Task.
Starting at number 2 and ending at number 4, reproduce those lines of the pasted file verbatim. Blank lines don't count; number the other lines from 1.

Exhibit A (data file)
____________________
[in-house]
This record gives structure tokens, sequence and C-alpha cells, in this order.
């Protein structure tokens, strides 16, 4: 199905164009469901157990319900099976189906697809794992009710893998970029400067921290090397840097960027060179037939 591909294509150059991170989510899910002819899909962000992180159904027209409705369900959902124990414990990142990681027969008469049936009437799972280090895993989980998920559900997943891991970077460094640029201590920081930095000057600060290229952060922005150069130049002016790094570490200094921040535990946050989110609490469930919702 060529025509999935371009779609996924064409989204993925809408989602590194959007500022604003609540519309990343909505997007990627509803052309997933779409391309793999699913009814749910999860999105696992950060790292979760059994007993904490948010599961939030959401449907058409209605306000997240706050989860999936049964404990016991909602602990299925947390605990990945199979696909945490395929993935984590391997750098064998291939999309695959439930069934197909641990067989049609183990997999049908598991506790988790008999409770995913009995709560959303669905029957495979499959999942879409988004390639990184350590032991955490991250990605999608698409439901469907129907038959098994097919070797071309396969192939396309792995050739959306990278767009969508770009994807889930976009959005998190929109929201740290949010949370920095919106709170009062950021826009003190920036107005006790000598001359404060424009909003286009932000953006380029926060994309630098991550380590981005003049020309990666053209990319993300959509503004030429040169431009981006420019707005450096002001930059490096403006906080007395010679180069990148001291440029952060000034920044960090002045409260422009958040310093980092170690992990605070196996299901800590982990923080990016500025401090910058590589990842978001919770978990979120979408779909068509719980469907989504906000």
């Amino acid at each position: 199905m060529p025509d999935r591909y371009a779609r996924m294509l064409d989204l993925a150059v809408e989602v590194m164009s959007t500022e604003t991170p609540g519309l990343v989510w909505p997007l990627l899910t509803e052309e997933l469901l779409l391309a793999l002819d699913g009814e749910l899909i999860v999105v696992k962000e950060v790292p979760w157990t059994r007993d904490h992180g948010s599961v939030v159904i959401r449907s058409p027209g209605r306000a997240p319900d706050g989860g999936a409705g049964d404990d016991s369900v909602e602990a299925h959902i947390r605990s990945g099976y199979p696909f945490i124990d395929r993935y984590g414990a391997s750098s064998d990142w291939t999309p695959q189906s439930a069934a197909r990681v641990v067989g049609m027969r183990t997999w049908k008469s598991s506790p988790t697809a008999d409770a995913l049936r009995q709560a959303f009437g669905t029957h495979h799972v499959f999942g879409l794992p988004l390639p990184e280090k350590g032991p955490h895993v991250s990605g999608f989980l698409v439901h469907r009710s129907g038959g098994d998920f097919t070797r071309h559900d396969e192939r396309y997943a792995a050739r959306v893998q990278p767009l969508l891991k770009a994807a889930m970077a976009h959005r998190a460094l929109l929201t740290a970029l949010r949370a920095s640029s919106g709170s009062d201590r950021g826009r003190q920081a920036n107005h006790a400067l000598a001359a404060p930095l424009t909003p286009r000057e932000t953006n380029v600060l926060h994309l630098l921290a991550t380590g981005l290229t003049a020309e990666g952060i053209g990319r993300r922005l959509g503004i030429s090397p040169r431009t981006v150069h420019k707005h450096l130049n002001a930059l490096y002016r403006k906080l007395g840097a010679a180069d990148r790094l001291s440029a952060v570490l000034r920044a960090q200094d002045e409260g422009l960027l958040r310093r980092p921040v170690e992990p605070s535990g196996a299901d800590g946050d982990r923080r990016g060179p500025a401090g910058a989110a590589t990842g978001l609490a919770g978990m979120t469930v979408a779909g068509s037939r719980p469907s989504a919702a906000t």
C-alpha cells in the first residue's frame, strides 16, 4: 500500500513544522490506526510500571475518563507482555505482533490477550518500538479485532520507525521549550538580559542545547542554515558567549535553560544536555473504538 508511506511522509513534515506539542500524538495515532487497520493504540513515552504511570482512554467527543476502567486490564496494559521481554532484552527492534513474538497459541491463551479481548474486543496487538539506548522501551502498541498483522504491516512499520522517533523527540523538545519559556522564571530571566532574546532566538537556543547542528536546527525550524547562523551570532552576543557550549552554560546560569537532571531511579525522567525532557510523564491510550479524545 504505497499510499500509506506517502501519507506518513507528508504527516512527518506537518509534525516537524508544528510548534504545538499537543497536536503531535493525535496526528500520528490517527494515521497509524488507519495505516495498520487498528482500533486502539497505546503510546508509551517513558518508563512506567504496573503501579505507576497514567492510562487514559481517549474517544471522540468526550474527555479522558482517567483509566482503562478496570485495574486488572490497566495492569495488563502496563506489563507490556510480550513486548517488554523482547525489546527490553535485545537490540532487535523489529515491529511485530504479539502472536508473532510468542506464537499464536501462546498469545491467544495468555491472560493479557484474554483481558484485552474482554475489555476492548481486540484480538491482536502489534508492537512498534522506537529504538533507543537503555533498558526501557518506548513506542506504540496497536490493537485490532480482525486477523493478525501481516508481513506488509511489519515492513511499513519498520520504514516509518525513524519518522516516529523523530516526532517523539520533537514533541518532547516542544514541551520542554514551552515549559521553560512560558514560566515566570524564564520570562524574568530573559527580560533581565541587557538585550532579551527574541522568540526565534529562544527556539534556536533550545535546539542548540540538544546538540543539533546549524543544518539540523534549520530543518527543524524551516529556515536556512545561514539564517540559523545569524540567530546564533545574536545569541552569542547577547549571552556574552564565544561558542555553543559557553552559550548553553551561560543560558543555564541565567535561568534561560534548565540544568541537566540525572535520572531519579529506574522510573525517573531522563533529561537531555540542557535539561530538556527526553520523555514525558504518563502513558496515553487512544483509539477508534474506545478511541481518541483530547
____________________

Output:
This record gives structure tokens, sequence and C-alpha cells, in this order.
């Protein structure tokens, strides 16, 4: 199905164009469901157990319900099976189906697809794992009710893998970029400067921290090397840097960027060179037939 591909294509150059991170989510899910002819899909962000992180159904027209409705369900959902124990414990990142990681027969008469049936009437799972280090895993989980998920559900997943891991970077460094640029201590920081930095000057600060290229952060922005150069130049002016790094570490200094921040535990946050989110609490469930919702 060529025509999935371009779609996924064409989204993925809408989602590194959007500022604003609540519309990343909505997007990627509803052309997933779409391309793999699913009814749910999860999105696992950060790292979760059994007993904490948010599961939030959401449907058409209605306000997240706050989860999936049964404990016991909602602990299925947390605990990945199979696909945490395929993935984590391997750098064998291939999309695959439930069934197909641990067989049609183990997999049908598991506790988790008999409770995913009995709560959303669905029957495979499959999942879409988004390639990184350590032991955490991250990605999608698409439901469907129907038959098994097919070797071309396969192939396309792995050739959306990278767009969508770009994807889930976009959005998190929109929201740290949010949370920095919106709170009062950021826009003190920036107005006790000598001359404060424009909003286009932000953006380029926060994309630098991550380590981005003049020309990666053209990319993300959509503004030429040169431009981006420019707005450096002001930059490096403006906080007395010679180069990148001291440029952060000034920044960090002045409260422009958040310093980092170690992990605070196996299901800590982990923080990016500025401090910058590589990842978001919770978990979120979408779909068509719980469907989504906000």
């Amino acid at each position: 199905m060529p025509d999935r591909y371009a779609r996924m294509l064409d989204l993925a150059v809408e989602v590194m164009s959007t500022e604003t991170p609540g519309l990343v989510w909505p997007l990627l899910t509803e052309e997933l469901l779409l391309a793999l002819d699913g009814e749910l899909i999860v999105v696992k962000e950060v790292p979760w157990t059994r007993d904490h992180g948010s599961v939030v159904i959401r449907s058409p027209g209605r306000a997240p319900d706050g989860g999936a409705g049964d404990d016991s369900v909602e602990a299925h959902i947390r605990s990945g099976y199979p696909f945490i124990d395929r993935y984590g414990a391997s750098s064998d990142w291939t999309p695959q189906s439930a069934a197909r990681v641990v067989g049609m027969r183990t997999w049908k008469s598991s506790p988790t697809a008999d409770a995913l049936r009995q709560a959303f009437g669905t029957h495979h799972v499959f999942g879409l794992p988004l390639p990184e280090k350590g032991p955490h895993v991250s990605g999608f989980l698409v439901h469907r009710s129907g038959g098994d998920f097919t070797r071309h559900d396969e192939r396309y997943a792995a050739r959306v893998q990278p767009l969508l891991k770009a994807a889930m970077a976009h959005r998190a460094l929109l929201t740290a970029l949010r949370a920095s640029s919106g709170s009062d201590r950021g826009r003190q920081a920036n107005h006790a400067l000598a001359a404060p930095l424009t909003p286009r000057e932000t953006n380029v600060l926060h994309l630098l921290a991550t380590g981005l290229t003049a020309e990666g952060i053209g990319r993300r922005l959509g503004i030429s090397p040169r431009t981006v150069h420019k707005h450096l130049n002001a930059l490096y002016r403006k906080l007395g840097a010679a180069d990148r790094l001291s440029a952060v570490l000034r920044a960090q200094d002045e409260g422009l960027l958040r310093r980092p921040v170690e992990p605070s535990g196996a299901d800590g946050d982990r923080r990016g060179p500025a401090g910058a989110a590589t990842g978001l609490a919770g978990m979120t469930v979408a779909g068509s037939r719980p469907s989504a919702a906000t």